Impact of lifestyle-related mortality on trends in life expectancy

Impact of lifestyle-related mortality on trends in life expectancy
© iStock/deberarr

Following research gathered during the Future Mortality project, Professor Fanny Janssen discusses the value of understanding the impact of past and anticipated future trends in smoking-, alcohol-, and obesity-attributable mortality on past and future life expectancy.

Life expectancy, the average number of years people can expect to live, is an important summary measure of health. In Europe, nowadays, men can expect to live on average 75 years and women 81 years.

Forecasting how life expectancy will develop in the future is essential for public policy, social security, and healthcare planning. Most mortality forecasts, however, rely on a mechanical extrapolation of past mortality trends, which could easily result in unreliable outcomes because temporal fluctuations in mortality trends are generally ignored.

While life expectancy has increased overall as a result of socioeconomic and medical progress, past trends in life expectancy in Europe were characterised as well by periods of stagnation or even decline. Lifestyle factors, particularly smoking, alcohol abuse, and obesity, are important causes of these temporal fluctuations in mortality trends in Europe, albeit differently so by country and sex.

These lifestyle factors, like true epidemics, tend to first become increasingly prevalent in a population resulting in increased mortality and slower life expectancy improvements, followed (eventually) by a decline in their prevalence and associated mortality, resulting again in higher improvements in life expectancy. In Northwest Europe, past increases in smoking prevalence among men led to stagnating male life expectancies in the 1950s and 1960s, but these picked up again after smoking declined. Among women, who took up smoking later than men, increases in life expectancy have stagnated in more recent decades. The large increases in alcohol consumption and alcohol-attributable mortality between 1990 and 2005 in Eastern Europe contributed to the stalling of life expectancy improvements in Eastern Europe in this period. And the stagnation in life expectancy improvements since approximately 2011 in the US and the UK, but also in other selected European countries, can be partly attributed to the high obesity prevalence and obesity-attributable mortality in these countries and to the increasing impact on life expectancy levels of past large increases in obesity prevalence.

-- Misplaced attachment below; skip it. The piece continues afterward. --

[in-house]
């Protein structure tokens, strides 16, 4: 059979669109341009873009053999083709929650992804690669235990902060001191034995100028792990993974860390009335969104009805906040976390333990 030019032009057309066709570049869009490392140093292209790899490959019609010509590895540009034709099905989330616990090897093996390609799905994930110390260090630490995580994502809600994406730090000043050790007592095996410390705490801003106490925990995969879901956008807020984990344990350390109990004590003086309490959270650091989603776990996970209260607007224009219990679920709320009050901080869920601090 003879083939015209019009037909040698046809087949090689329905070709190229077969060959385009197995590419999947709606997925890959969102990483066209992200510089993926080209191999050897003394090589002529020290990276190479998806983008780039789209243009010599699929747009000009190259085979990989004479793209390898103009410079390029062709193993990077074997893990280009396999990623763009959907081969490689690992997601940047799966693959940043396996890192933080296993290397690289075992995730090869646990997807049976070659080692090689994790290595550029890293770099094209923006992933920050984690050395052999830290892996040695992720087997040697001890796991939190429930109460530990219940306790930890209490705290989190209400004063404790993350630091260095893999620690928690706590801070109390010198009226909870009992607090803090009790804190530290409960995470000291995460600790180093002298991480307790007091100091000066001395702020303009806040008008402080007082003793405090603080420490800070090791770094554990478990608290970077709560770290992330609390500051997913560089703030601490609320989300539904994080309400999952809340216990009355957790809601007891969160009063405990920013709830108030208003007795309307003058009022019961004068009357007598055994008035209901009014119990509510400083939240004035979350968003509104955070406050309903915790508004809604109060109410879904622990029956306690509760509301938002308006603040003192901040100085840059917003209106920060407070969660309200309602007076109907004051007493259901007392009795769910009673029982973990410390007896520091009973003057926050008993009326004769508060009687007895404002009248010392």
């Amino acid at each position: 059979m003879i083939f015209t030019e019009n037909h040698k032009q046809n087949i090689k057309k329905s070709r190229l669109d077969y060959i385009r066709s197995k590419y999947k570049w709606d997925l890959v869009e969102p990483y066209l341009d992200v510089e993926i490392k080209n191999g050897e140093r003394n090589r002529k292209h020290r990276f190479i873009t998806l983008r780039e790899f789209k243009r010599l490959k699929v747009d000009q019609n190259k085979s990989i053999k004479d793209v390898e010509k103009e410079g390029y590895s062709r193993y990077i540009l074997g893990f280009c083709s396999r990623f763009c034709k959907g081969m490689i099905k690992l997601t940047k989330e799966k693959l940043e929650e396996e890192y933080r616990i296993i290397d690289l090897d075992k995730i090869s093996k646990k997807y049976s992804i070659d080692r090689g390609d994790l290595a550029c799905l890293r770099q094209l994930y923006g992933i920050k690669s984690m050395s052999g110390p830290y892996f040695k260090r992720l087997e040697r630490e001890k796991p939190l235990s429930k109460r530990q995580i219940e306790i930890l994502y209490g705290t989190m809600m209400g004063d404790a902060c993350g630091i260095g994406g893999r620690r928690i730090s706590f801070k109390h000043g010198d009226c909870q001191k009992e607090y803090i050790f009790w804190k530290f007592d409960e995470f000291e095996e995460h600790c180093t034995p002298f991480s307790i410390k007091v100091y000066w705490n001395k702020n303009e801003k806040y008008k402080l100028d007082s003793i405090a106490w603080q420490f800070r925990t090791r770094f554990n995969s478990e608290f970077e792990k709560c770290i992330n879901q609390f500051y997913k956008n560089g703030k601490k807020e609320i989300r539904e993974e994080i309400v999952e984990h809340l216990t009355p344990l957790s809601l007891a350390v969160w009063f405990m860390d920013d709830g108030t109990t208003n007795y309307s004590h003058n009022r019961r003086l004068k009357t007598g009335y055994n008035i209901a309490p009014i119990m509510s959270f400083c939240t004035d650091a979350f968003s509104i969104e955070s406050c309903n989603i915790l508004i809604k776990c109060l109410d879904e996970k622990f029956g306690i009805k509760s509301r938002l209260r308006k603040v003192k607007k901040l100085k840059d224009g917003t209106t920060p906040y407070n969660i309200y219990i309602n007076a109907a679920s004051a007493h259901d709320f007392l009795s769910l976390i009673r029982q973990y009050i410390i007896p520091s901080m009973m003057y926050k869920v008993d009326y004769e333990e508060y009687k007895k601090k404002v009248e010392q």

The Future Mortality research project

In my recently finalised research project Future Mortality, we initially studied the individual and combined effects of smoking, alcohol abuse and obesity on levels and trends in life expectancy for 30 European countries. We subsequently introduced a novel mortality forecasting technique that takes into account both the impact of smoking, obesity and alcohol on mortality trends and the mortality experience of forerunner populations.

Based on data from 30 European countries, we found for 2014 that the average combined impact of smoking, obesity, and alcohol on life expectancy at birth was 5.8 years among men (3.4 years for smoking, 1.8 years for alcohol and 1.3 years for obesity). Among women, the impact was much lower, at 2.3 years (0.8 years for smoking, 0.5 years for alcohol, and 1.2 years for obesity). In other words, without these three lifestyle factors, life expectancy at birth in Europe would have been 5.8 years longer for men (currently 75 years) and 2.3 years longer for women (currently 82 years).

© iStock/metamorworks

The impact of the three lifestyle factors on life expectancy is, however, not stable over time. Among men in the 30 European countries studied, the average combined impact of smoking, obesity, and alcohol on life expectancy at birth declined from 6.6 years in 1990 to 5.8 years in 2014. This was mostly due to a decline in smoking-attributable mortality. Among women, the average combined impact of smoking, obesity, and alcohol on life expectancy at birth actually showed an increase, from 1.9 to 2.3 years during the same period, due to, on average, increases in all three lifestyle factors. The three lifestyle factors combined also affected improvements in life expectancy at birth over time. Across the 30 European countries, the observed average increase in life expectancy at birth between 1990 and 2014 was 5 years for men (from 69.3 to 74.3 years) and 4 years for women (from 77.3 to 81.2 years). Without the impact of smoking, obesity and alcohol, this increase would have been 4.2 to 4.3 years for both men and women.